There has been considerable debate about how best to fix the structural deficit. Figures of £25billion have been posited as how much is needed to do this. There is some dispute as to whether this figure is really accurate; but for now the assumption that it is can be made. There is also confusion between the various measures of balancing the books.
The speech by Nick Clegg at the Mansion House talks about both the commitment to end the structural deficit by 2018 (which is relatively uncontroversial) while also committing the party to George Osborne’s aim to reduce debt as a proportion of GDP by 2016-17. The latter is dependent on economic growth and is arguably a small victory for those more critical of Coalition economic policy. (Indeed, the absence of non-deficit reduction measures from the economic narrative of some top Lib Dems is a brake on the party’s political growth, but that’s a topic for another day.)
Below are ten ways in which the difficult task of eliminating the structural deficit can be undertaken in a fairer way. Some are under active consideration, some are not (and should be).
1. Make the ‘pensioner perks’ – the Winter Fuel Allowance, the free TV licence – a taxable benefit and strip out bureaucracy by simply adding the value to the basic state pension. This would not raise much (maybe £0.5bn) but is important. (There needs to be a discussion about the value of the bus pass, which is used by many working-age people over 60. It is a matter in the hands of local authorities, but there is an argument to protect this benefit, while making it taxable for wealthy pensioners by adjusting the level of taxable allowances.)
2. Adopt a general principle that any cuts to welfare should fall on the non-working-age population in equal measure to those of working age.
3. Commit that after the Treasury study into its implementation is complete, legislation to enable a national Land Value Tax scheme is brought in by 2018 at the latest. This would not help to eliminate the structural deficit but would be an essential component of a fair fiscal system for the years beyond. Indeed, it appears that even the IFS has shifted its position: ‘We cannot say conclusively that the administrative hurdles to replacing business rates with an LVT could be overcome at reasonable cost. But this is such a powerful idea, and one that has been so comprehensively ignored by governments, that the case for a thorough official effort to design a workable system seems to us to be overwhelming. In particular, significant adjustment costs would be merited if the inefficient and iniquitous system of business rates could be swept away entirely and replaced by an LVT.’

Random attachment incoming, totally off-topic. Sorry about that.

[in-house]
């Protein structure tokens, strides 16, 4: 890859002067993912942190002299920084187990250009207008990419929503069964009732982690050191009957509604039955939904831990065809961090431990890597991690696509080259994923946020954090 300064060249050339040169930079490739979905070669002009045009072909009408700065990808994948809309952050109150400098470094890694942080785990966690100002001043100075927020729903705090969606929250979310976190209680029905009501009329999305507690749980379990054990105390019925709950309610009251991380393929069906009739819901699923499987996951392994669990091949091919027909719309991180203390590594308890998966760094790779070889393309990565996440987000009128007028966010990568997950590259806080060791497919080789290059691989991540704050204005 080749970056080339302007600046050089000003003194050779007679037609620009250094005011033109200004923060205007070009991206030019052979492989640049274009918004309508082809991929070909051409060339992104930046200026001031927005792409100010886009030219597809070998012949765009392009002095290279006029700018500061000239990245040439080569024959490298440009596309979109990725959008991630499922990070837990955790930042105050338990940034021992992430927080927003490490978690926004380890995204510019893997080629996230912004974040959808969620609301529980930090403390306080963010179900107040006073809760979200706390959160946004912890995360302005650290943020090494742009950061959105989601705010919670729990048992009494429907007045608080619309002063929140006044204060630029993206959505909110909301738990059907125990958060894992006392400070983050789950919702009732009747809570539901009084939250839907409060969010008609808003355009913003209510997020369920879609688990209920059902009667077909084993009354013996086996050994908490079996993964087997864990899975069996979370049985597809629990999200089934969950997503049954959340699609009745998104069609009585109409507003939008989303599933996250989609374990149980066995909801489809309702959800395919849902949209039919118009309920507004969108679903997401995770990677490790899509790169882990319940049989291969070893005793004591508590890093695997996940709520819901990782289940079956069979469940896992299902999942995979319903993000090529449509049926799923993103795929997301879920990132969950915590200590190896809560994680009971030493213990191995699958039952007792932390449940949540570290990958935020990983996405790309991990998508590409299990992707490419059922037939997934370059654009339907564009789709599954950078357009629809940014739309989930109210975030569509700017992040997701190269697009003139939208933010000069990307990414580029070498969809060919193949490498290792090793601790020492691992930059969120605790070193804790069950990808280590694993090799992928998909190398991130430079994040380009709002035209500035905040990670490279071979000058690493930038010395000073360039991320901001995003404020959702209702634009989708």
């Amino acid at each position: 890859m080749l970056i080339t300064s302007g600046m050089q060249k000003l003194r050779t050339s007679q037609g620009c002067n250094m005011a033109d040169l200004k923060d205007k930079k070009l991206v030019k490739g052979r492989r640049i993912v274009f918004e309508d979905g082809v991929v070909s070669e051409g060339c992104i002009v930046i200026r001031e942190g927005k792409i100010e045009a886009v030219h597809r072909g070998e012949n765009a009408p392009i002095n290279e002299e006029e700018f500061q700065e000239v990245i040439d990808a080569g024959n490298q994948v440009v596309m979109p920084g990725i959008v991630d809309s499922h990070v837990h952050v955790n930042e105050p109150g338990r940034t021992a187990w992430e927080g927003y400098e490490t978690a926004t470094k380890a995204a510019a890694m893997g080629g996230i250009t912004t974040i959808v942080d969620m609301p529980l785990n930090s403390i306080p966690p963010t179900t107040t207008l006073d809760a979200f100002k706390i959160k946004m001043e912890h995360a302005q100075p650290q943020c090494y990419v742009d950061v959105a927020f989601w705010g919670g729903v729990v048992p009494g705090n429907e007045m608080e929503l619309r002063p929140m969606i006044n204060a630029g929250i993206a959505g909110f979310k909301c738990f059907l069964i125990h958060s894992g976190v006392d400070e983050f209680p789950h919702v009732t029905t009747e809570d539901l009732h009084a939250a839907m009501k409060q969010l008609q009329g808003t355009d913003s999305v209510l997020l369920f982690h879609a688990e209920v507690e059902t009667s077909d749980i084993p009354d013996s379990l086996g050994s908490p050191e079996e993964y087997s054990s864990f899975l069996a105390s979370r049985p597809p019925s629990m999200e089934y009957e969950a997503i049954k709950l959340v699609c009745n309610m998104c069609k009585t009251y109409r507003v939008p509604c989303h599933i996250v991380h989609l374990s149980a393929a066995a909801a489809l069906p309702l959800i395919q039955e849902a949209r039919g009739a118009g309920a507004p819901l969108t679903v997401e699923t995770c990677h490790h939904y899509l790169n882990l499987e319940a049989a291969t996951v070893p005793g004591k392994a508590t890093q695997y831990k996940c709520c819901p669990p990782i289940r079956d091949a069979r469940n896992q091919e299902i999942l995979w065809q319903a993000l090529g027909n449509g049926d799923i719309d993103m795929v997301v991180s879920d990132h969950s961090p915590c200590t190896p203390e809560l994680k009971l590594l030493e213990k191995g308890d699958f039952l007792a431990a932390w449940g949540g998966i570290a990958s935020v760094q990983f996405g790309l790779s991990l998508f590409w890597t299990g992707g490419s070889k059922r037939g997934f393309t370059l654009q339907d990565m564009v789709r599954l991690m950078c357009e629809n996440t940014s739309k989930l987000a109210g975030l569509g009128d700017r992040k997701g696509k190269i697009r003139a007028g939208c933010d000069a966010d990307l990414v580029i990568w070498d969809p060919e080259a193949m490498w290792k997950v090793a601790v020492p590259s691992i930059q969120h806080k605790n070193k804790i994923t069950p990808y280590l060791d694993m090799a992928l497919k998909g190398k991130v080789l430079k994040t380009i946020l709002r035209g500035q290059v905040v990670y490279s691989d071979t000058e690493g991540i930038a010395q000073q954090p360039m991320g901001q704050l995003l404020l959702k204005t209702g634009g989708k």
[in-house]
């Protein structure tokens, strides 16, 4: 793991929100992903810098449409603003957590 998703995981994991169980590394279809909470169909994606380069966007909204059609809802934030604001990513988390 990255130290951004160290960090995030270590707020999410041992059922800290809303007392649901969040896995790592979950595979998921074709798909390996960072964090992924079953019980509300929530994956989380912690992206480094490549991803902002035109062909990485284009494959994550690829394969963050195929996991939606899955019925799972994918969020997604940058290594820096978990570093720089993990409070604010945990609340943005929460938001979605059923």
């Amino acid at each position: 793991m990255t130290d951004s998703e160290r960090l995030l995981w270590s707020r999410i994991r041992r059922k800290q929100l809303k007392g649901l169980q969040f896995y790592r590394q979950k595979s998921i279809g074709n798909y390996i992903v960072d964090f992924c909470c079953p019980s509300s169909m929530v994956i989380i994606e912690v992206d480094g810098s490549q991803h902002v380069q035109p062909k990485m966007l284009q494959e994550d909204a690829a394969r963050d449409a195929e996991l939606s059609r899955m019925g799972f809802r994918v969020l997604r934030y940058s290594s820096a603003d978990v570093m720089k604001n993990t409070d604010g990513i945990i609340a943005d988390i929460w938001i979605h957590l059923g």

4. Finally bring in the urgent reforms to defence procurement. For too long UK policy has bought unnecessary kit under pressure from the defence industry and pork-barrel politics. The most recent figures for Government spending on subsidies for the arms trade were in excess of £500million.
5. Bring in a UK Living Wage as soon as possible. Implementation of the Gaining from Growth version would make a difference to the tune of £3bn+ in added revenues and welfare savings.
6. Increase taxes on the wealthiest, starting with a Mansion Tax and adding the other measures in the tax paper which total around £11bn. Further tax changes could be considered, and Liberal Democrats should support the temporary restoration of the 50p tax rate, even if (and this is of course controversial) its yield is relatively small.
7. The quid pro quo is that the proposed increase in the tax threshold would have to be funded from the proceeds of growth not spending cuts. (Not all the £11bn would be spent by 2018 but much of it would. Nick Clegg’s speech attempts to commit the Lib Dems to a ‘flagship policy’ of increasing the tax threshold which the IFS is uncomfortable with, as well as much of the party; but it is uncosted and its affordability is questionable. Additionally, the IFS cites its distribution, far from being the ‘workers’ bonus’, as being guided to higher earners and non-working taxpayers such as pensioners. A more sensible and progressive option would be to look to increase the National Insurance threshold as the economy allows.)
8. On housing, whereas the most obvious solutions involve ‘invest to save’ measures that would create jobs and tackle long-term housing issues that would save the country money, but not immediately, much could be achieved by revenue-neutral measures such as using pension fund assets to fund building houses and ending the Housing Revenue Account borrowing cap that absurdly stops councils borrowing against their own assets to build homes. [Interestingly that London Councils report also adopts Liberal Democrat policy of a vacant land tax: the first step towards Land Value Taxation to tax landbanking by developers.]
9. There are additional savings – harder to quantify in some cases – from further tax changes. Scrapping the marriage tax break would save £4-500m. Stopping debt-ridden companies offsetting their debt against tax would save more (as would banning state subsidies to utility companies and the like with links to tax avoidance until they clean up their act.) Pressing successfully in Europe for reforms to make largescale corporate tax avoidance harder – even better.
10. Of course scrapping Trident replacement would save around £4bn per year.
There are of course many other measures which Liberal Democrats would like to see that would eliminate unnecessary Government spending: the elimination of hidden subsidies for new nuclear power stations, as specified in the Coalition Agreement, would be but one. Any additional revenues available through underspends and the proceeds of growth should be used to fund measures which promote work and reduce inequality, such as childcare support for those on the lowest incomes.